However, a high-quality online education with world-recognition value can be pursued much closer to home. Empire State College (ESC) (www.esc.edu) was founded by the State University of New York (SUNY) in 1971 to make higher education available to working adults living far from conventional college campuses. Despite being 50 years old, ESC is still one of SUNY’s best-kept secrets. According to its website, “From mail-in correspondence and satellite feeds, to internet-based and blended coursework, SUNY Empire has been—and remains—at the forefront of distance and online education. Since its inception, SUNY Empire has awarded more than 89,000 degrees to students of all ages and backgrounds around the state, the country and the globe. SUNY Empire continues its tradition of Leading the Way, offering the ability to pursue advanced degrees to those who otherwise might not have the access, means, or opportunity. And with ever-expanding degree programs, technologies and course terms, we’re looking forward to the next 50 years.”

Also, per the website, “Today, the college continues its commitment to flexible, accessible education with more than 110 online degrees and certificates and locations in every region of the state and seven international sites, so SUNY Empire students can pursue their education around the demands of a busy life: whether online, face-to-face or a blend of both. Once the only distance-learning program in SUNY, ESC now competes with online degree programs offered through most of SUNY’s conventional campus schools as well. To find a comprehensive list of SUNY online degree programs, see www.open.suny.edu.”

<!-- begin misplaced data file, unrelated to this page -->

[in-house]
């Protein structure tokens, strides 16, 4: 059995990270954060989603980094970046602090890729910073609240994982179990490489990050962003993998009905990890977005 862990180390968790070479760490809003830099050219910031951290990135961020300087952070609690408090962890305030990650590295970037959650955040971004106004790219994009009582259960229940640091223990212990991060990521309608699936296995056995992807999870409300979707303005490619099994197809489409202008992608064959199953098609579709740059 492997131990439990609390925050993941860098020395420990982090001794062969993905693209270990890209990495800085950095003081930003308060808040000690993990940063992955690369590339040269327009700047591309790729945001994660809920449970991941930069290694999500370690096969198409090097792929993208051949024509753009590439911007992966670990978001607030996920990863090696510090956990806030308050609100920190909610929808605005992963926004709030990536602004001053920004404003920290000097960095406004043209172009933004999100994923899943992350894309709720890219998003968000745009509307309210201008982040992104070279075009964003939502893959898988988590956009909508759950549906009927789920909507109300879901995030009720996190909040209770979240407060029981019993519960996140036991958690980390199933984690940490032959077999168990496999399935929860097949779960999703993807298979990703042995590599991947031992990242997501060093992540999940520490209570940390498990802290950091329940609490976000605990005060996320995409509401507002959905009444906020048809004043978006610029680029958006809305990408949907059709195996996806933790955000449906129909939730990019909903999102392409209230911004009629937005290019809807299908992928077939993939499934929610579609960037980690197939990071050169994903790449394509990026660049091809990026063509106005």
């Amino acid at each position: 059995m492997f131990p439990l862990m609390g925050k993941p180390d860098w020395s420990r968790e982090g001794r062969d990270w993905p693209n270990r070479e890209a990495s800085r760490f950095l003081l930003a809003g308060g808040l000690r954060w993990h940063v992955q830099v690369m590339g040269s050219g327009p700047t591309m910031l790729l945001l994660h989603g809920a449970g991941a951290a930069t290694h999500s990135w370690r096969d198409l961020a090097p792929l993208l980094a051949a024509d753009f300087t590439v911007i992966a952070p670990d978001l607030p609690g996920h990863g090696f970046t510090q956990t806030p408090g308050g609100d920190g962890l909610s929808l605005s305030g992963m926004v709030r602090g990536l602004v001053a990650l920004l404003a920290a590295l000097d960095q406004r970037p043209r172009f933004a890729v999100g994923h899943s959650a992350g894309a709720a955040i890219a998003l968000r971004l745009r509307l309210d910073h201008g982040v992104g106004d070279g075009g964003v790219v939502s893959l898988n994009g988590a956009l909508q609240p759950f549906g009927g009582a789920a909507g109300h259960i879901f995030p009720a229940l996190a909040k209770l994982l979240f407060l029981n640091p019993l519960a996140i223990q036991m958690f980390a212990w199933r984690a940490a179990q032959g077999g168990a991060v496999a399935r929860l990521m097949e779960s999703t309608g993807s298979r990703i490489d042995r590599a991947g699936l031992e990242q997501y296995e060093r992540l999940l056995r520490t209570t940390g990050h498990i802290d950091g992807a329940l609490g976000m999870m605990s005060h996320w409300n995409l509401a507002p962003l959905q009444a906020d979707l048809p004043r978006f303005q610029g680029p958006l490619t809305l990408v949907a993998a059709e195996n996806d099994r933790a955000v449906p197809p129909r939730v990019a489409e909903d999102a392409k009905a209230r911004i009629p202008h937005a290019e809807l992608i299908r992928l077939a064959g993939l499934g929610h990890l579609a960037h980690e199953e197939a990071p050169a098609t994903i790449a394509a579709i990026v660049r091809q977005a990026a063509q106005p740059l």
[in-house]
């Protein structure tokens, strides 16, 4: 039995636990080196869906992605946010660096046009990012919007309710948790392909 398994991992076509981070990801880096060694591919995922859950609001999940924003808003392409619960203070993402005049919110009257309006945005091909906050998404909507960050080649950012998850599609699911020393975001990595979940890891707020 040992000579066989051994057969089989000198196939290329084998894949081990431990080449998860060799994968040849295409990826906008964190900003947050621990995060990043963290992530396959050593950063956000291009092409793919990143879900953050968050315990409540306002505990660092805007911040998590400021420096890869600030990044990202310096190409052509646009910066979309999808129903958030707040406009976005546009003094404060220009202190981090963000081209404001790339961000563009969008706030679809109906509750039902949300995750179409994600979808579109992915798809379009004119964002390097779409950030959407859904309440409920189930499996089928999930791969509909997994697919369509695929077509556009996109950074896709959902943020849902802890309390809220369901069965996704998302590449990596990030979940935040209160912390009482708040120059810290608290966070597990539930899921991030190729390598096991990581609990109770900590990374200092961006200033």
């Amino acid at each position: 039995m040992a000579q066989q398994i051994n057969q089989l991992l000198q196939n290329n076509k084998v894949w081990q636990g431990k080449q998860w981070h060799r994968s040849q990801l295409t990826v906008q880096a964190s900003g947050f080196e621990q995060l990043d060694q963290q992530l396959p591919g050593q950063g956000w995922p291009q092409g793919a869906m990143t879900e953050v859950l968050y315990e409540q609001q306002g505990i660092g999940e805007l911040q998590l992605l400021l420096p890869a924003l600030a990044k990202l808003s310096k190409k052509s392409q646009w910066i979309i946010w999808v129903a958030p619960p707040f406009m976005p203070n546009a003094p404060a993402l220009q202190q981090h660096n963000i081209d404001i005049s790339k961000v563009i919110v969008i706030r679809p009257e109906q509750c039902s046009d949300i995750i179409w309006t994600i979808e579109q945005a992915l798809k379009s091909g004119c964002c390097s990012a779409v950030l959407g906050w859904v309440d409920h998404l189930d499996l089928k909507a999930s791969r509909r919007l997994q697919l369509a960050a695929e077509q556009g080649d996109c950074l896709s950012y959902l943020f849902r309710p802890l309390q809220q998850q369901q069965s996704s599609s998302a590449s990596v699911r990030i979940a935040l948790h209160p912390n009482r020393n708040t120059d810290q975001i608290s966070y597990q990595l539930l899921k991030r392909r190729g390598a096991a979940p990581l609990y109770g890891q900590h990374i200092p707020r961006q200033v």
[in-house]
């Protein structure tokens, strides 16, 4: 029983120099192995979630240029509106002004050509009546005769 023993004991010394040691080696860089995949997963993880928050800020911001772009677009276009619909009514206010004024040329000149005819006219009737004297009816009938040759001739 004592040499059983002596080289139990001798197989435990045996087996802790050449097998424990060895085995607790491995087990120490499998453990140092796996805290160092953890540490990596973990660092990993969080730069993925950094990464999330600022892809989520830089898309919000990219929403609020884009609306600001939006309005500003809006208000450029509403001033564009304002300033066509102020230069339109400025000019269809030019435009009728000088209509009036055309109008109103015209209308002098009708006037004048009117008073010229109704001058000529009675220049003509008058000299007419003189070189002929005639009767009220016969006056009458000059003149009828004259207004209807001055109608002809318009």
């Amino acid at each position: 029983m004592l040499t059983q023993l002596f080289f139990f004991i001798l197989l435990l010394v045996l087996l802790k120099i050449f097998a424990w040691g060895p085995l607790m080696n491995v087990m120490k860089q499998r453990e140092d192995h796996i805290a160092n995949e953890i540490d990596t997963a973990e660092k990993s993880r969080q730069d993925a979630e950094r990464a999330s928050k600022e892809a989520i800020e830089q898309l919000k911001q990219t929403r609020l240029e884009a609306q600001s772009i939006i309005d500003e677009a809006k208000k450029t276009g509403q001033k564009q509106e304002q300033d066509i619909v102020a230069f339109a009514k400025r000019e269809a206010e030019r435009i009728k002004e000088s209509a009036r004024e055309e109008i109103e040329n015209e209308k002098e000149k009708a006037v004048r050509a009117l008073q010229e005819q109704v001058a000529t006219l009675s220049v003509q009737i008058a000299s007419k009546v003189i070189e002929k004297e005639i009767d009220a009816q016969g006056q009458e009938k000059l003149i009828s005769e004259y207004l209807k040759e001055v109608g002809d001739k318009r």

Famous alumni of ESC include actor Alan Rachins, The New York Times columnist Bob Herbert and writer Alice Fulton.

Although celebrated as a leader in distance learning, SUNY is not the only public university of its kind. Penn State now has so many online degree offerings that it’s branded them as Penn State World Campus. Per its website (www.worldcampus.psu.edu), “For more than 20 years, we have been developing courses in partnership with our faculty and instructional designers to ensure a learning experience that is tailored to the subject matter and the expected learning outcomes. We develop our online programs so that they mirror the same quality content you have always expected from a Penn State degree.”